I'm Drew Breunig and I obsess about technology, media, language, and culture. I live in New York, studied anthropology, and work at PlaceIQ.


Posts tagged san francisco

San Francisco.

Part of the problem with the place is that there’s absolutely nothing in the culture that puts the brakes on people’s narcissism. It is, by its very nature, an infinitely gentle, endlessly indulgent place that encourages people to believe at every turn that they are exceptional human beings for having been enlightened enough to make their home in God’s perfect paradise at the dawning of the Age of the Technological Aquarius.

Buzz Andersen on San Francisco. The whole piece is worth reading, as is his follow up.

While I agree with his assessment, I disagree that San Francisco’s over-tolerance is purely a bad thing. In fact, it’s almost certainly it’s best asset, as David Cole asserts, creating an environment where it’s okay to try new things and fail because the risks are so low. This leads to lots and lots of little annoyances while nurturing very few honest gems. I’ll gladly endure 100’s of gimmicky, also-ran start-ups in exchange for Twitter and Google (though I almost certainly could not endure Buzz’s own experience immersed in all those start-ups).

Blue Bottle Coffee represents both the gift and the curse of San Francisco’s lack of narcissistic brakes. Here’s a company driven by the belief that coffee isn’t good unless it’s perfect, a wholly impractical, elitist view that’s able to fly in San Francisco. Blue Bottle invested in prime real estate, flew in $20,000 mono-tasking coffee brewers, and charged upwards of of $4 a cup for straight drip. This is both ridiculous and wonderful.

But the same lack of brakes also enables their maddening refusal to serve me an ice coffee without milk or sell me a 1/4 lb of ground beans for my Melitta at work (where a grinder would probably not be a good idea). In the end, their narcism is an annoyance I’ll gladly support.

San Francisco Neighborhood Guide: SOMA

Tonight, I finished my foie gras, ran across the street to put my clothes in the drier at a laundromat with two alight cop cars outside, and made it back right before my duck came out of the kitchen.

A San Francisco victory celebration! Flipping Smart Cars and checking into riots! (Via Meagan French, via Beitiks)

Great game last night.


Simon Christen lives in Oakland and has been pointing his camera across the bay at San Francisco for the past year, taking time-lapse photos of the city. “About halfway through the project, the fog became the main subject,” he writes in an e-mail, “and I tried to find locations to highlight it.

I will be ordering prints if I can…

My five favorite fog spots:

  1. Mt. Davidson in the evening, when you can watch the fog come in from both the West and the East, surrounding the city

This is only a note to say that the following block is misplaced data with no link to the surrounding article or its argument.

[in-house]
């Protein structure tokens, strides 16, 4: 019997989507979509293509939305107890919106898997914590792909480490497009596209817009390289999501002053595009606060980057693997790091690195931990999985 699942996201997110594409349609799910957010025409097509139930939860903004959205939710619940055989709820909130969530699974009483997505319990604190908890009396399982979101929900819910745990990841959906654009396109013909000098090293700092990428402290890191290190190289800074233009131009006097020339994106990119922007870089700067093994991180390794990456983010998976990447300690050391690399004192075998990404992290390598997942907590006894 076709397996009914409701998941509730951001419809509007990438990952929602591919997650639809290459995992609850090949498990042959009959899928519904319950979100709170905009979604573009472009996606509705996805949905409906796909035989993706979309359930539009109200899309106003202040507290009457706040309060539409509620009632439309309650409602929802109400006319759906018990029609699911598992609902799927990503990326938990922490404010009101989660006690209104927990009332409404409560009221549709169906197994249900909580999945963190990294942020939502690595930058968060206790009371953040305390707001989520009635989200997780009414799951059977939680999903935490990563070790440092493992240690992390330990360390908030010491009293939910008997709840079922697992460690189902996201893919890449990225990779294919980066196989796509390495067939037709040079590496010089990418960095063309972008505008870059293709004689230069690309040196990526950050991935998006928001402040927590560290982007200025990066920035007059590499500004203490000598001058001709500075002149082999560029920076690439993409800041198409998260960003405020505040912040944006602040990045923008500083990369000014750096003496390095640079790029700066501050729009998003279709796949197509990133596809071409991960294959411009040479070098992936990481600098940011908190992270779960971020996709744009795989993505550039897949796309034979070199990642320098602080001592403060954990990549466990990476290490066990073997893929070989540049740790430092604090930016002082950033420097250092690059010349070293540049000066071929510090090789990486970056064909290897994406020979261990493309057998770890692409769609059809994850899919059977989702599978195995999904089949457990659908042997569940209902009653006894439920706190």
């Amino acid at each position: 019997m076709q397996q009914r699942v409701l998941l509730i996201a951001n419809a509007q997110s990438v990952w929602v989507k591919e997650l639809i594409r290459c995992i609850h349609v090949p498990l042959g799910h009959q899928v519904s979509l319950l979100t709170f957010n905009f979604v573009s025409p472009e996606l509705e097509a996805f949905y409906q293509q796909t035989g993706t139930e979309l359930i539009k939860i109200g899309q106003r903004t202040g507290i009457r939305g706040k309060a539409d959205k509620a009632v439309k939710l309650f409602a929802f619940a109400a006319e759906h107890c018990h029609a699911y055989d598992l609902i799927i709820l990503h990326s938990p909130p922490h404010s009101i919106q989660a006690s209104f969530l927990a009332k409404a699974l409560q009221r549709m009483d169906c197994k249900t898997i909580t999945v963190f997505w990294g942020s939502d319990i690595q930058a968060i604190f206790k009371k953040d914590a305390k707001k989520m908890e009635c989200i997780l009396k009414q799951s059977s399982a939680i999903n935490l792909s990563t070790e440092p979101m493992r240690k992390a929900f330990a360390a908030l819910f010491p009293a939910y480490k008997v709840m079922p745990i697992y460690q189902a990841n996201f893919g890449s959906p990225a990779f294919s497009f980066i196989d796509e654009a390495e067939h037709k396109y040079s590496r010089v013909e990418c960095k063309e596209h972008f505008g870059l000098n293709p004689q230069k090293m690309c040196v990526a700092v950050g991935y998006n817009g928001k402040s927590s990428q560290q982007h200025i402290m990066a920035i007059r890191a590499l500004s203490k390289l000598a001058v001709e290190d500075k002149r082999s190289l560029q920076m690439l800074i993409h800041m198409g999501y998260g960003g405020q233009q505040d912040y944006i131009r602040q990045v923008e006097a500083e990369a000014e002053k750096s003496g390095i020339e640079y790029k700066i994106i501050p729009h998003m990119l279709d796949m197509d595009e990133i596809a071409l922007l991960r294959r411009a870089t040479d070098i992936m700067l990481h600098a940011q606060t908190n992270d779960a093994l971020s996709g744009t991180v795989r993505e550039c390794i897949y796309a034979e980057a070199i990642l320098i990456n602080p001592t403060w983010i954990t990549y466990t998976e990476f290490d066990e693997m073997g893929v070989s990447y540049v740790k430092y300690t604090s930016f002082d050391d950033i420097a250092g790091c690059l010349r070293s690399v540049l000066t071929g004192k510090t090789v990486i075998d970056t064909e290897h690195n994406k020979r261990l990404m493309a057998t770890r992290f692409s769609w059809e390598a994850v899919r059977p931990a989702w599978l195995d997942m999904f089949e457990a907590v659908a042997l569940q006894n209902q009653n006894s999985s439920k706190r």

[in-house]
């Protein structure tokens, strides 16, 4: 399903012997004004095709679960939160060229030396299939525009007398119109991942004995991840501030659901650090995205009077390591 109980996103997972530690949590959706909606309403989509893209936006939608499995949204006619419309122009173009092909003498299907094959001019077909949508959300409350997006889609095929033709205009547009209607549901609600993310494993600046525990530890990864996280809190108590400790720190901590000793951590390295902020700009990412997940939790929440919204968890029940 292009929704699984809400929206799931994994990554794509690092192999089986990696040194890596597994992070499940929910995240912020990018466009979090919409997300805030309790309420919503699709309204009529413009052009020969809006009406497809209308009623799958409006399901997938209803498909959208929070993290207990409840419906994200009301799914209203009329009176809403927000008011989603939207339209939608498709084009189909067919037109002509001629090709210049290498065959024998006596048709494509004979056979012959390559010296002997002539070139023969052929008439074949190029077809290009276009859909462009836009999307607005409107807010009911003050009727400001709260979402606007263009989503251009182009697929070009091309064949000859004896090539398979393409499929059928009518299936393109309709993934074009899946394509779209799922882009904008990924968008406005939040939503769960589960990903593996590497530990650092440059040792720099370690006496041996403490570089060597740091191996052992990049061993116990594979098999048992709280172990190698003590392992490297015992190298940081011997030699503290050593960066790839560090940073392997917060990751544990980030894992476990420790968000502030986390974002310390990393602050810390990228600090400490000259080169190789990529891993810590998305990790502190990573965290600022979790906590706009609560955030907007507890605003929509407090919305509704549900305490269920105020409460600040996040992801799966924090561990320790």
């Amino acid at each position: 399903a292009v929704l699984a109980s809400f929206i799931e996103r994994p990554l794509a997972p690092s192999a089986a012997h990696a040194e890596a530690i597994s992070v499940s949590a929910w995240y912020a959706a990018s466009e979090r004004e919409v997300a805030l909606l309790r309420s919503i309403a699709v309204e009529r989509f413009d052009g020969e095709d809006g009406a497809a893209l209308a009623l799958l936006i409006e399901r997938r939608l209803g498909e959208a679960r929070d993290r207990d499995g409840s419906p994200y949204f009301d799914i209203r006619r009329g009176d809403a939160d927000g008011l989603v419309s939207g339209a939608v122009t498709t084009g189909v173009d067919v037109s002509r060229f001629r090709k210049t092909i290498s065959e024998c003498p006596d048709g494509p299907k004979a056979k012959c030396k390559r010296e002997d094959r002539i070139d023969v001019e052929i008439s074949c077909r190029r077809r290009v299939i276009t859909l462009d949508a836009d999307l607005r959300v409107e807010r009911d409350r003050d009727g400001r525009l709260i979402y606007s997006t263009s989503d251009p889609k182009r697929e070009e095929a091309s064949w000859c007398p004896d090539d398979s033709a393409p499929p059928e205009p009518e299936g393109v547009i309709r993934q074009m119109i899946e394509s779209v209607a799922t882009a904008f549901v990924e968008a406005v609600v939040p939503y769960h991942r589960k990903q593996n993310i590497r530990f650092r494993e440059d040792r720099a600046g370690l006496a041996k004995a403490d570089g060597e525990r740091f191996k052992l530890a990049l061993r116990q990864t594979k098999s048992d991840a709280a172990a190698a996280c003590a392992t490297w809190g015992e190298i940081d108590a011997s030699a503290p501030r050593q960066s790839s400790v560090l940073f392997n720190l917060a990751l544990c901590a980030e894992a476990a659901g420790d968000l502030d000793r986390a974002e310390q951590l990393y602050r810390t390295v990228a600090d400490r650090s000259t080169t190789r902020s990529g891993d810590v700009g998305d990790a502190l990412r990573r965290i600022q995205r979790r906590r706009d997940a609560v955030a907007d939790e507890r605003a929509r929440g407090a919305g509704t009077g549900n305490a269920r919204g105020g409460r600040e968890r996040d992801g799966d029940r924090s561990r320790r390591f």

2. Fish Ranch Road, in the Berkeley hills. If you’re lucky enough to get a low thick fog, you often can get above the cloud cover as you drive these switchback roads. The fog settles between the hills and is as flat as water. The hilltops look like atolls.
  3. West Oakland BART Station in the evening. This might be my favorite view in the East Bay, though not in a traditional sense. If you’re waiting to commute east from San Francisco, take the first train that comes (especially if it’s not yours.) Exit at West Oakland, immediately after you come out of the tunnel. The crisp air on the open concrete platform that reminds me of a ship’s deck is the most refreshing of the day. The fog seething through the Bridge (if there’s none already over the Bay) is a perfect coda.
  4. Driving to the airport, early in the morning, as you emerge from the Tunnel. I never make this drive anymore, but when I was commuting from my parent’s home in Walnut Creek I made this trek every month or so. There’s something about being up earlier than usual which makes you extra perceptive to the little things around you. The fog isn’t little, but the site of it receding as the sunrises is one of the reasons I occasionally miss living in the East Bay.
  5. Taking off from SFO, flying to a northern destination. Planes take off and land at SFO from the south, meaning north-going planes must switchback and buzz San Francisco after takeoff. I’ve only seen this once, but if you’re flying to Portland or Seattle when the fog is thick but low, San Francisco is transformed into an archipelago. The peaks are islands that the clouds buffet against like waves and Sutro Tower pokes through the fog like a buoy.

(via bbook)

Why the Giants must win tonight:

A team called ‘The Braves,’ whose cheer is the ‘Tomahawk Chop,’ cannot win on Columbus Day.

San Francisco webcam with Blue Angel trails from Fleet Week.

San Francisco, from the window seat.

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